Take a tour through science with the Department of Science and Technology as it hosts the annual National Science Week in in Nelson Mandela Bay this August.
National Science Week 2017 (NSW2017), which will be hosted at Nelson Mandela University’s Missionvale Campus, will this year take on the theme “Advancing Science Tourism” – in recognition of the United Nation’s International Year of Sustainable Tourism for Development.
Minister of Science and Technology Naledi Pandor will kick off NSW 2017 at the University, which officially relaunches as Nelson Mandela University on 20 July, with a launch event on 5 August at Missionvale.
The University, through the Faculty of Science, has organized an array of exciting events in the run up to the national launch that include maths and science conferences, lectures and talks and seminars.
Take a virtual tour of CERN, the European Organization for Nuclear Research, and find more about the Large Hadron Collider (LHC); get a hitch-hikers’ guide to the universe; alternatively find out more about climate change and how it will impact SA; or participate in discussion on the science and diversity issues.
These are only some of the many activities the university has planned to explore the NSW2017 sub-themes which include Discoveries at the Frontiers of Science, Ocean Science, Earth Stewardship, Diversity and Inclusion in Science, Indigenous Knowledge Systems & History of Science and Touring the Human Body.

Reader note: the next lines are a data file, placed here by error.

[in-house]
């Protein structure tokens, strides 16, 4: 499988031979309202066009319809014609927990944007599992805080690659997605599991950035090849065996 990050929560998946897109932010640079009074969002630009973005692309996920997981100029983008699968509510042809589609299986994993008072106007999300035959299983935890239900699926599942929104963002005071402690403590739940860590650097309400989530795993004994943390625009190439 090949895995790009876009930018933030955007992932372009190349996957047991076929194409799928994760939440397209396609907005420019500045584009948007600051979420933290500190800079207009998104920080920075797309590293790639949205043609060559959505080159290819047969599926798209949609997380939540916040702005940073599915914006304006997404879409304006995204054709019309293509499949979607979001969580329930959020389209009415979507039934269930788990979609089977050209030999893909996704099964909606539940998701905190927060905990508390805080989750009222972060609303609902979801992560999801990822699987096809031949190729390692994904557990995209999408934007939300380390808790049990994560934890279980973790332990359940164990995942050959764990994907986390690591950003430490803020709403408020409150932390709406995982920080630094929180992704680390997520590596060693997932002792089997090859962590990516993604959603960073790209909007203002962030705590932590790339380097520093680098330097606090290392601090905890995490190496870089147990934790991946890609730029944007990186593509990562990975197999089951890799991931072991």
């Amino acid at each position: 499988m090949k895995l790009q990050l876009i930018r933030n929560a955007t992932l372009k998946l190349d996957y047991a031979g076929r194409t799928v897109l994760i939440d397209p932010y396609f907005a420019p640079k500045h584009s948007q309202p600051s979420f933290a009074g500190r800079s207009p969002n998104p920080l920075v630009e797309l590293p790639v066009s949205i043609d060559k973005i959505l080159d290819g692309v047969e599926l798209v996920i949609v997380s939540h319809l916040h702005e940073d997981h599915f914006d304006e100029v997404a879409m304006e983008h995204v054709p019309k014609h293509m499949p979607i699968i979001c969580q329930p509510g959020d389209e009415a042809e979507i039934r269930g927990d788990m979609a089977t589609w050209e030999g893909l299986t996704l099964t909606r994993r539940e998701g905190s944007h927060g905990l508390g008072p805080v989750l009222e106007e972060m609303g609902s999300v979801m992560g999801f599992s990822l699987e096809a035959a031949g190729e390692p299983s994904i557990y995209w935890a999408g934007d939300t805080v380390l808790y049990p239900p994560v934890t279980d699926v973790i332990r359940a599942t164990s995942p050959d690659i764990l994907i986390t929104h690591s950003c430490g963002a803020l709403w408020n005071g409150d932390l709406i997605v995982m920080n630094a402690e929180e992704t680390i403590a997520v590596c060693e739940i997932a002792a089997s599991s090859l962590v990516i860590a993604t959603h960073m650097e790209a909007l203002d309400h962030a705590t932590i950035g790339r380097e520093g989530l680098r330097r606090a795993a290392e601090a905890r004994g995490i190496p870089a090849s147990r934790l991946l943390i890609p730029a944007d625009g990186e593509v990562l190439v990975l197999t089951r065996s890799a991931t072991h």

The last sub-theme will see a fun-run on the 29 July that will kick-start the annual science, technology and innovation extravaganza.
The countdown to the countrywide celebration of science has begun, with less than a month before the launch. From the urban city centers of Port Elizabeth, Durban, Cape Town and Johannesburg to the remote areas of the Vhembe district of Limpopo, this Department of Science and Technology initiative is an exciting STI event.
With its main aim to popularize science among the young and the old, the NSW sees all nine provinces simultaneously hosting activities at multiple sites. The public is able to select from a range of activities depending on their interest from astronomy to zoology, paleantology to natural sciences, or even participate in talks ranging from the social sciences to the intricacies of astrophysics.
The South African Agency for Science and Technology Advancement (SAASTA) has been appointed by the DST as the implementing agency, and coordinates the countrywide celebration of science involving various stakeholders and/or role players conducting science-based activities during the week.
This year’s launch event at the University is expected to attract 3500 learners, 600 students and academics and a further 1000 participants that include teachers, local community members and policy makers.
About 100 regional and national exhibitors are expected to showcase their Science, Technology, Engineering, Mathematics Innovation (STEMI) products and initiatives and engage with the participants.